In light of the foregoing evidence regarding claimant's condition between the morning of November 22, 2013, through the day on November 25, 2013, and the pain and discomfort associated therewith, the Court will award claimant reasonable compensation for his suffering during that time (see CPLR 5501 [c]; Wolf v Persaud, 130 AD3d 1523, 1526 [4th Dept. 2015]). In that respect, claimant is entitled to compensation for the injury, pain and suffering he sustained, as well as for any special damages incurred (see Tirado v State of New York, UID No. 2010-030-023 [Ct Cl, Scuccimarra, J., July 19, 2010]). Such an award should compensate for the physical and emotional effects of claimant's injury (see McDougald v Garber, 73 NY2d 246 ; Lamot v Gondek, 163 AD2d 678 [3d Dept. 1990]), and must fall within a range that does not "deviate materially from what would be reasonable compensation," which range may be determined by reference to similar cases in which damages were awarded (CPLR 5501 [c]; see Osiecki v Olympic Regional Dev. Auth., 256 AD2d 998, 1000 [3d Dept. 1998]). Claimant cited numerous cases in his posttrial brief of cases involving the negligent administering of incorrect medication, but admitted that there are few cases in New York State that are similar to the instant matter. Taking into account both the similarities and distinctions between this matter and the cases considered, the Court awards damages on this cause of action for claimant's past pain and suffering in the amount of $30,000.00 (see Wolf v Persaud, 130 AD3d at 1526; Upsher v State of New York, UID No. 2014-040-002 [Ct Cl, McCarthy, J., Jan. 31, 2014]; Hartley v State of New York, UID No. 2010-010-060 [Ct Cl, Ruderman, J., Dec. 22, 2010]). An award for future pain and suffering would not be appropriate here, as the Court finds that claimant has not established that he will experience pain and suffering in the foreseeable future as a result of defendant's negligence. As no evidence was presented to substantiate any medical expenses or lost wages incurred or to be incurred in the future by claimant, no damages are awarded for either of those items.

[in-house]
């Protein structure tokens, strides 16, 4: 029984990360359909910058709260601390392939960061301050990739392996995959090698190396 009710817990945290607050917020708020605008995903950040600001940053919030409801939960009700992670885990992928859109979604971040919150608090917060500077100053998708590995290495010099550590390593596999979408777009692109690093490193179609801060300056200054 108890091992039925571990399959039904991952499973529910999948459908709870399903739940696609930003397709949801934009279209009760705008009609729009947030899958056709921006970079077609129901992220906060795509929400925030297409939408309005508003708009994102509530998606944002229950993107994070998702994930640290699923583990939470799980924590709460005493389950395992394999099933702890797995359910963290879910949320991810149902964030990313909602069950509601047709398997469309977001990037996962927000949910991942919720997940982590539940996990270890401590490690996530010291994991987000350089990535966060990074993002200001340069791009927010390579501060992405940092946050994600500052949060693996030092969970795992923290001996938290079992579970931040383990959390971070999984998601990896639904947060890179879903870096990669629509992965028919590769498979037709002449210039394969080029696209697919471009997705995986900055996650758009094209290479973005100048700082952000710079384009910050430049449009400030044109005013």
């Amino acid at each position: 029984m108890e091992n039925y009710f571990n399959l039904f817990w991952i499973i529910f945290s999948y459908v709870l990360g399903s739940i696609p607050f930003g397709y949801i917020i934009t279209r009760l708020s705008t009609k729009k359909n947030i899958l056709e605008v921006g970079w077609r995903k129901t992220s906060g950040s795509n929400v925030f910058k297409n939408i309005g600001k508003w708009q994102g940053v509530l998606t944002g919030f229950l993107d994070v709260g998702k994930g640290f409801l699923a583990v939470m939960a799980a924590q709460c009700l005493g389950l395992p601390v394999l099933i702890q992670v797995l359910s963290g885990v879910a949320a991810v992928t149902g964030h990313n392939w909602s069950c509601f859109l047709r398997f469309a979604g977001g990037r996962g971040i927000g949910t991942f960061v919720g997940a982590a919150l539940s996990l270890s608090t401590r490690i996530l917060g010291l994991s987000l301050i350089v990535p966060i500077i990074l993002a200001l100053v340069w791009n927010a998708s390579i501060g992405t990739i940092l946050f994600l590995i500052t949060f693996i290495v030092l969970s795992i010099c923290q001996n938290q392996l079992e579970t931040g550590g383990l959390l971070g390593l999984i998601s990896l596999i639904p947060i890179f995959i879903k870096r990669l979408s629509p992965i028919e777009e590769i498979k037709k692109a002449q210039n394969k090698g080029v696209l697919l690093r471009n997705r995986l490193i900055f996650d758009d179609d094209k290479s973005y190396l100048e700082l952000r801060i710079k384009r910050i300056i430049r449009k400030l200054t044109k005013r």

Therefore, the Court awards claimant $30,000.00 in damages for the pain and suffering that he endured from the morning of November 22, 2013, through the day on November 25, 2013. In addition, claimant is entitled to the actual amount of any fee paid to file the claim, as a taxable disbursement pursuant to Court of Claims Act § 11-a (2). All motions upon which the Court reserved decision at trial are hereby denied.
The Chief Clerk is directed to enter judgment accordingly.
April 15, 2019
Albany, New York
JUDITH A. HARD